When it comes to things like private credit, there traditionally hasn’t been an easy way to understand the product that you're essentially financing. It's a complex structure more akin to traditional finance in the institutional sense, with structures that are oftentimes found in transactions rated by ratings agencies. I do think that from an investor standpoint, everyone should be looking to alts if only for the fact that there are a lot of benefits that you wouldn't see in traditional investments, such as equities. Whether it's their uncorrelated nature or that they tend to decouple from traditional markets, or it's the ability to have something more tangible, a lot of these benefits can be net positive for investors. I think private credit can be a great source and avenue for it, but it doesn't have to be the only alt investment by any means.

Definitely. So you mentioned that you think everyone should be looking at alts. I'm curious about private credit investments specifically, do you think that's an asset that can be beneficial to every type of investor or more for particular types of investors?

If you look at institutional investors who traditionally invested in public credit, they've all taken a step back and begun to invest in private credit because they’re able to capture yields that are simply not available in the public debt markets anymore. If you use institutional investors as a benchmark and a proxy for investors as a whole, then yes, private credit can be a great alternative asset class. If the 80/20 model is truly dead, where are you going to get fixed income returns from? Private credit could be a great choice instead. As long as investors understand the risks that go along with investing in a private instrument versus the public instrument and liquidity constraints that are inherent in private investments then I think it's fair game to continue to have private fixed income and debt products in their portfolio for diversification.

I'm curious about your own personal investments. What's your investing strategy and how do you diversify and allocate your assets accordingly?

So obviously I'm 100% invested in private credit-just kidding. I think equity can always be a viable and important part of a portfolio. It’s naturally liquid, so there are certainly a lot of benefits to that. I think for the average investor, a decent portion of their portfolio could be in equities. I think from a risk tolerance standpoint, given that I'm on the younger side, there's a lot more optionality for what you can invest in. Crypto, for example, is something that at this point I think everyone can at least dabble in and learn more about. It's been interesting to see how much crypto has become part of millennials and Gen Z's net worth accidentally, just based on the run-up that they've had. If you want to rebalance that into more hard assets and more real-world assets, that's up to the discretion of the investor, but regardless, I think some cryptocurrency exposure can be good.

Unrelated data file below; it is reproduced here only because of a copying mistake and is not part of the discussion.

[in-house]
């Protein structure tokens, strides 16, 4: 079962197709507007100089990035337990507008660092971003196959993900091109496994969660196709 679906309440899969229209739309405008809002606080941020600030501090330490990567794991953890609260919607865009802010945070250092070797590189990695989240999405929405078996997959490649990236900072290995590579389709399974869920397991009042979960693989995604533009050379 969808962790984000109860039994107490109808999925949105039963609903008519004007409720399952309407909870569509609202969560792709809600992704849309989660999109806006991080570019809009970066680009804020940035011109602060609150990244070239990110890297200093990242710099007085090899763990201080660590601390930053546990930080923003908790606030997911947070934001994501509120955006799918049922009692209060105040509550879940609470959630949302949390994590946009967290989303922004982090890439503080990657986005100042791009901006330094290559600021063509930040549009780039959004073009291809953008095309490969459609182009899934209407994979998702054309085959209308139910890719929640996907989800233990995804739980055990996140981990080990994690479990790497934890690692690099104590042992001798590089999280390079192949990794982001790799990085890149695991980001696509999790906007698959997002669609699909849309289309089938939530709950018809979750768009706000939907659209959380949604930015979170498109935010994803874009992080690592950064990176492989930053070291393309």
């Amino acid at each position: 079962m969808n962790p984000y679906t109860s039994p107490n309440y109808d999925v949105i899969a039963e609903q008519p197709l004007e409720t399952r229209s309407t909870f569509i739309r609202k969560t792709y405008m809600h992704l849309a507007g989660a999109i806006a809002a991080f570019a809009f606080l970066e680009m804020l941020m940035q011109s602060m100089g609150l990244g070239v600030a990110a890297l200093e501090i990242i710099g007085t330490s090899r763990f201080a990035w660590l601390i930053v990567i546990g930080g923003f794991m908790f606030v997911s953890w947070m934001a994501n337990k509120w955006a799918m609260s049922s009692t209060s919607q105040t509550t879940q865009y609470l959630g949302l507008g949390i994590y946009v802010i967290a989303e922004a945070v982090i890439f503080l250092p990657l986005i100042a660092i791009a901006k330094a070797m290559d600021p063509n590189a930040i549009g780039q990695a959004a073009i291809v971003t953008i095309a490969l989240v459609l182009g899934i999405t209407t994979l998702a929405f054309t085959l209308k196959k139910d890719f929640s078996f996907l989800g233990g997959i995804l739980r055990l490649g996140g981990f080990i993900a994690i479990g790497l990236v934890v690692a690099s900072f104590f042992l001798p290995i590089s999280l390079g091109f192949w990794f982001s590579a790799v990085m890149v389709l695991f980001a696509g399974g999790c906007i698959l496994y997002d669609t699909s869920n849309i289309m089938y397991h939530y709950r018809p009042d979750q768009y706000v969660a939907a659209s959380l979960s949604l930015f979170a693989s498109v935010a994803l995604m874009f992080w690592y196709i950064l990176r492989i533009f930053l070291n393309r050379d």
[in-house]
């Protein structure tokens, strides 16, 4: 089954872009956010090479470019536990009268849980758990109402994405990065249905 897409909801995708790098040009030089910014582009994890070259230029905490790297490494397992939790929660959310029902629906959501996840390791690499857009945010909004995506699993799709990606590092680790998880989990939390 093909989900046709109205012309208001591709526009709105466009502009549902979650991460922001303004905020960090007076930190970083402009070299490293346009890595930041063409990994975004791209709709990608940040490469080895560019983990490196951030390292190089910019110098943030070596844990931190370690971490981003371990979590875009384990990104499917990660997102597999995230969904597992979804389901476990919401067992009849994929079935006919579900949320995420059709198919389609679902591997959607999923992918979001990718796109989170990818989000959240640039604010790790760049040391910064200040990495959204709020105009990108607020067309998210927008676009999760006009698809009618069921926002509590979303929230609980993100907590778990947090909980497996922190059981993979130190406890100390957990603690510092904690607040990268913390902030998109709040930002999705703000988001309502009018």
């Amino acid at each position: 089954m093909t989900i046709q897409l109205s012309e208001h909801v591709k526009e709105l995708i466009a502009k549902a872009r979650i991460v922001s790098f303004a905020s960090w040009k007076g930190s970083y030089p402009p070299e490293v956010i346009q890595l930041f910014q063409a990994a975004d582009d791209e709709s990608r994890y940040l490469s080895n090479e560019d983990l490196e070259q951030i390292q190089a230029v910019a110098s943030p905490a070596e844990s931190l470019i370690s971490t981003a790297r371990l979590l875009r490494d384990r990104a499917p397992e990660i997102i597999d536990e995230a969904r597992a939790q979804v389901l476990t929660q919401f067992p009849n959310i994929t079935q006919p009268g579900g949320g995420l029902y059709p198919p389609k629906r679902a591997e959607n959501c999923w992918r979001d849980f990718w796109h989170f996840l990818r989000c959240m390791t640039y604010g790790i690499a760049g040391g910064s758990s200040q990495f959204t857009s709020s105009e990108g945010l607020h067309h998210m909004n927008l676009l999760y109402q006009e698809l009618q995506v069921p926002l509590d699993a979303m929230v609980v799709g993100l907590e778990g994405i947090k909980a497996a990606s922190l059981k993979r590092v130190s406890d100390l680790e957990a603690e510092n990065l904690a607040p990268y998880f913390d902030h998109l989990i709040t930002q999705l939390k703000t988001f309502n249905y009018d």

After that, it really comes down to what the investor wants. For me personally, I've been interested obviously in private credit, but also making angel investments in other startups and in art, especially during the pandemic. I've been involved in art for a couple of years now, and it's just been something that I think has been very personally enjoyable, which is going back to that kind of tangible asset idea that I was referring to earlier. Some people just appreciate the realness of it all, it’s something they can see and touch, and it’s what makes them attracted to it. In my case, I like the fact that it makes me happy and it has a calming effect on me when I see it around the house. For my portfolio, it's a mix of equities, angel investments, crypto, private credit, and art.

Are there any alternative assets that you've been eyeing or are curious about, but haven't invested in yet?

Going deep into some of those asset classes I mentioned earlier would be interesting. Crypto is unfortunately a 24/7 job, and I just don't have the time for that. But there's definitely a lot of activity in that space, and I think a few of these projects will manage to survive the test of time. On the private credit side, there are other asset classes that I really haven't touched thus far. I generally don't look at real estate as it’s just never been my personal interest. Obviously, real estate is a part of the private credit market, and it's one where given the demand for real-world assets and hard assets, I do think it will likely continue to be a good investment for the foreseeable future. It's just one that I haven't paid any attention to thus far.

What was your first foray into alternatives? Like the first thing that made you think about investing outside of stocks and bonds?

It was definitely crypto, in 2017. And clearly the moment I went into the alts space, I just went all-in as I started to look at other alternative investments like private credit. So crypto was one that got me into it, and then it started to open up my world to everything else that was in the alts universe.